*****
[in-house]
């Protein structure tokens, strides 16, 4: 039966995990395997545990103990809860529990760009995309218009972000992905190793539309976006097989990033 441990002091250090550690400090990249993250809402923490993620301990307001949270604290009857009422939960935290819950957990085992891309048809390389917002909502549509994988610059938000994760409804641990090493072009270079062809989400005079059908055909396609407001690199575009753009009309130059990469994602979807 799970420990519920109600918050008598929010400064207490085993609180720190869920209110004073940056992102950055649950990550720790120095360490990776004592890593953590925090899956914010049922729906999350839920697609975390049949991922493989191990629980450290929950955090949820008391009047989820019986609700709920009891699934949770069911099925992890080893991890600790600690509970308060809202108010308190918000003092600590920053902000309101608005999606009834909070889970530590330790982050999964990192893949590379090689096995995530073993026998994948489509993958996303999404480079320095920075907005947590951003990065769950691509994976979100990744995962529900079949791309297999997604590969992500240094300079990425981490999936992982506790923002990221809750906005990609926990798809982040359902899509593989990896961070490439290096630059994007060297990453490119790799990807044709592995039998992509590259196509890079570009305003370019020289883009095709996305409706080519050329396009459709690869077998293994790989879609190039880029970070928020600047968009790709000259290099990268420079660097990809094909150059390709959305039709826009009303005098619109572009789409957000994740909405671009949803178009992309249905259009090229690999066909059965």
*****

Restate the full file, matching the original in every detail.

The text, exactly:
[in-house]
């Protein structure tokens, strides 16, 4: 039966995990395997545990103990809860529990760009995309218009972000992905190793539309976006097989990033 441990002091250090550690400090990249993250809402923490993620301990307001949270604290009857009422939960935290819950957990085992891309048809390389917002909502549509994988610059938000994760409804641990090493072009270079062809989400005079059908055909396609407001690199575009753009009309130059990469994602979807 799970420990519920109600918050008598929010400064207490085993609180720190869920209110004073940056992102950055649950990550720790120095360490990776004592890593953590925090899956914010049922729906999350839920697609975390049949991922493989191990629980450290929950955090949820008391009047989820019986609700709920009891699934949770069911099925992890080893991890600790600690509970308060809202108010308190918000003092600590920053902000309101608005999606009834909070889970530590330790982050999964990192893949590379090689096995995530073993026998994948489509993958996303999404480079320095920075907005947590951003990065769950691509994976979100990744995962529900079949791309297999997604590969992500240094300079990425981490999936992982506790923002990221809750906005990609926990798809982040359902899509593989990896961070490439290096630059994007060297990453490119790799990807044709592995039998992509590259196509890079570009305003370019020289883009095709996305409706080519050329396009459709690869077998293994790989879609190039880029970070928020600047968009790709000259290099990268420079660097990809094909150059390709959305039709826009009303005098619109572009789409957000994740909405671009949803178009992309249905259009090229690999066909059965």